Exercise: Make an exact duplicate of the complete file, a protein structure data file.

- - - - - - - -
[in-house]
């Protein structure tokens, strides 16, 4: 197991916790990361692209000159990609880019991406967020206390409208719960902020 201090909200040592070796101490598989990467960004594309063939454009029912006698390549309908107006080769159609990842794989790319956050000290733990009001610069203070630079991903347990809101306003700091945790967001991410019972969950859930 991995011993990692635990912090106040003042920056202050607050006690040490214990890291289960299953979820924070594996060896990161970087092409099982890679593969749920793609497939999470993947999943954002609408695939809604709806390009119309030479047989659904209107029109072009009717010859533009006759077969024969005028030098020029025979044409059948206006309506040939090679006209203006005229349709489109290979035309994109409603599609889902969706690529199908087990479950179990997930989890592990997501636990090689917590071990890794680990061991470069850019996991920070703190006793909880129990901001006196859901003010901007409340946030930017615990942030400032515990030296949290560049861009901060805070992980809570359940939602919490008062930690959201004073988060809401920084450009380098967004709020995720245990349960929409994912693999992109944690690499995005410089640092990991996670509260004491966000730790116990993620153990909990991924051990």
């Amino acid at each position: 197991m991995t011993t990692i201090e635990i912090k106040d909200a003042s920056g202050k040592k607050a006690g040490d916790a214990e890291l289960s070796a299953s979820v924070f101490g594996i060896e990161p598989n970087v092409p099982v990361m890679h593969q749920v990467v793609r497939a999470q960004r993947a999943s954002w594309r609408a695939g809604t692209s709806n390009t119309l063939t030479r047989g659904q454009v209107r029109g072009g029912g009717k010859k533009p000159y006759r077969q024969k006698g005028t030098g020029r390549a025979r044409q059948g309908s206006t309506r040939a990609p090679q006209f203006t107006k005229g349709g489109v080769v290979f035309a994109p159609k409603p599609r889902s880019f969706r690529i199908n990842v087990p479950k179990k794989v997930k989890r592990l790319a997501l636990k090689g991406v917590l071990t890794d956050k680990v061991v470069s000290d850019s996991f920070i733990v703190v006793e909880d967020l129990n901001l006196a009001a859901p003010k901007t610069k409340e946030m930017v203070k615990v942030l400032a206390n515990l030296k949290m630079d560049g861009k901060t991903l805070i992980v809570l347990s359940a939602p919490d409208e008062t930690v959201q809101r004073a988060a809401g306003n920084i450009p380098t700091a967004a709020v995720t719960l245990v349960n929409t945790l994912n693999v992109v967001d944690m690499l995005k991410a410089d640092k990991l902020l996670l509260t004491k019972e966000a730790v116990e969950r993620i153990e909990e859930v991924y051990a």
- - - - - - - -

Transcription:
[in-house]
């Protein structure tokens, strides 16, 4: 197991916790990361692209000159990609880019991406967020206390409208719960902020 201090909200040592070796101490598989990467960004594309063939454009029912006698390549309908107006080769159609990842794989790319956050000290733990009001610069203070630079991903347990809101306003700091945790967001991410019972969950859930 991995011993990692635990912090106040003042920056202050607050006690040490214990890291289960299953979820924070594996060896990161970087092409099982890679593969749920793609497939999470993947999943954002609408695939809604709806390009119309030479047989659904209107029109072009009717010859533009006759077969024969005028030098020029025979044409059948206006309506040939090679006209203006005229349709489109290979035309994109409603599609889902969706690529199908087990479950179990997930989890592990997501636990090689917590071990890794680990061991470069850019996991920070703190006793909880129990901001006196859901003010901007409340946030930017615990942030400032515990030296949290560049861009901060805070992980809570359940939602919490008062930690959201004073988060809401920084450009380098967004709020995720245990349960929409994912693999992109944690690499995005410089640092990991996670509260004491966000730790116990993620153990909990991924051990």
């Amino acid at each position: 197991m991995t011993t990692i201090e635990i912090k106040d909200a003042s920056g202050k040592k607050a006690g040490d916790a214990e890291l289960s070796a299953s979820v924070f101490g594996i060896e990161p598989n970087v092409p099982v990361m890679h593969q749920v990467v793609r497939a999470q960004r993947a999943s954002w594309r609408a695939g809604t692209s709806n390009t119309l063939t030479r047989g659904q454009v209107r029109g072009g029912g009717k010859k533009p000159y006759r077969q024969k006698g005028t030098g020029r390549a025979r044409q059948g309908s206006t309506r040939a990609p090679q006209f203006t107006k005229g349709g489109v080769v290979f035309a994109p159609k409603p599609r889902s880019f969706r690529i199908n990842v087990p479950k179990k794989v997930k989890r592990l790319a997501l636990k090689g991406v917590l071990t890794d956050k680990v061991v470069s000290d850019s996991f920070i733990v703190v006793e909880d967020l129990n901001l006196a009001a859901p003010k901007t610069k409340e946030m930017v203070k615990v942030l400032a206390n515990l030296k949290m630079d560049g861009k901060t991903l805070i992980v809570l347990s359940a939602p919490d409208e008062t930690v959201q809101r004073a988060a809401g306003n920084i450009p380098t700091a967004a709020v995720t719960l245990v349960n929409t945790l994912n693999v992109v967001d944690m690499l995005k991410a410089d640092k990991l902020l996670l509260t004491k019972e966000a730790v116990e969950r993620i153990e909990e859930v991924y051990a």